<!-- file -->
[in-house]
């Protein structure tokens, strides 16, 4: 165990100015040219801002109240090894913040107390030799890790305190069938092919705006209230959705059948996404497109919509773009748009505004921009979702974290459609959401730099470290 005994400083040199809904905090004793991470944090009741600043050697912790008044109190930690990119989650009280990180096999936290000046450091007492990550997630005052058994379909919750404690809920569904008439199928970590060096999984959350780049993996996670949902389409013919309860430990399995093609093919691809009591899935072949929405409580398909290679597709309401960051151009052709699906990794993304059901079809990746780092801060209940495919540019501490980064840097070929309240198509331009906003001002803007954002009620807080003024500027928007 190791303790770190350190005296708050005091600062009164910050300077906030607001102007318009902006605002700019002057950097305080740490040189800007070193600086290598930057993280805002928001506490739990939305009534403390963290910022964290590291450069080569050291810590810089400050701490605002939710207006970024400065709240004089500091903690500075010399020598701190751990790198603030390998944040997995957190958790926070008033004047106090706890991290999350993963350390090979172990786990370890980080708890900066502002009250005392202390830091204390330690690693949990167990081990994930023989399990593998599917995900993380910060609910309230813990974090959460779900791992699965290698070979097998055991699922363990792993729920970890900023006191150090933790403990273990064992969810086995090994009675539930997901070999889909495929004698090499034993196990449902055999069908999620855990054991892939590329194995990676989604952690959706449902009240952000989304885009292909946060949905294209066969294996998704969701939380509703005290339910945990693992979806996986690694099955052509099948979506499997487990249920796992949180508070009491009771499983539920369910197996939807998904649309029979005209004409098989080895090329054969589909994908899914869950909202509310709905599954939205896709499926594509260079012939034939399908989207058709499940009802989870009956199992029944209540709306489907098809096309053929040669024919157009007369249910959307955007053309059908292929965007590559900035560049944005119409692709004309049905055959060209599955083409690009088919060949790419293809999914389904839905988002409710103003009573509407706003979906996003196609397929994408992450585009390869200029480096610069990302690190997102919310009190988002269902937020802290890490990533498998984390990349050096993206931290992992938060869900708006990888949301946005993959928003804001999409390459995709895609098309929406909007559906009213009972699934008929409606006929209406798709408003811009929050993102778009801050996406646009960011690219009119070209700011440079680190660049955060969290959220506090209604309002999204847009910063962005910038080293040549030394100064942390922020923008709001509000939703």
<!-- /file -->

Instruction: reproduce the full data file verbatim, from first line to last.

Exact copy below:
[in-house]
């Protein structure tokens, strides 16, 4: 165990100015040219801002109240090894913040107390030799890790305190069938092919705006209230959705059948996404497109919509773009748009505004921009979702974290459609959401730099470290 005994400083040199809904905090004793991470944090009741600043050697912790008044109190930690990119989650009280990180096999936290000046450091007492990550997630005052058994379909919750404690809920569904008439199928970590060096999984959350780049993996996670949902389409013919309860430990399995093609093919691809009591899935072949929405409580398909290679597709309401960051151009052709699906990794993304059901079809990746780092801060209940495919540019501490980064840097070929309240198509331009906003001002803007954002009620807080003024500027928007 190791303790770190350190005296708050005091600062009164910050300077906030607001102007318009902006605002700019002057950097305080740490040189800007070193600086290598930057993280805002928001506490739990939305009534403390963290910022964290590291450069080569050291810590810089400050701490605002939710207006970024400065709240004089500091903690500075010399020598701190751990790198603030390998944040997995957190958790926070008033004047106090706890991290999350993963350390090979172990786990370890980080708890900066502002009250005392202390830091204390330690690693949990167990081990994930023989399990593998599917995900993380910060609910309230813990974090959460779900791992699965290698070979097998055991699922363990792993729920970890900023006191150090933790403990273990064992969810086995090994009675539930997901070999889909495929004698090499034993196990449902055999069908999620855990054991892939590329194995990676989604952690959706449902009240952000989304885009292909946060949905294209066969294996998704969701939380509703005290339910945990693992979806996986690694099955052509099948979506499997487990249920796992949180508070009491009771499983539920369910197996939807998904649309029979005209004409098989080895090329054969589909994908899914869950909202509310709905599954939205896709499926594509260079012939034939399908989207058709499940009802989870009956199992029944209540709306489907098809096309053929040669024919157009007369249910959307955007053309059908292929965007590559900035560049944005119409692709004309049905055959060209599955083409690009088919060949790419293809999914389904839905988002409710103003009573509407706003979906996003196609397929994408992450585009390869200029480096610069990302690190997102919310009190988002269902937020802290890490990533498998984390990349050096993206931290992992938060869900708006990888949301946005993959928003804001999409390459995709895609098309929406909007559906009213009972699934008929409606006929209406798709408003811009929050993102778009801050996406646009960011690219009119070209700011440079680190660049955060969290959220506090209604309002999204847009910063962005910038080293040549030394100064942390922020923008709001509000939703």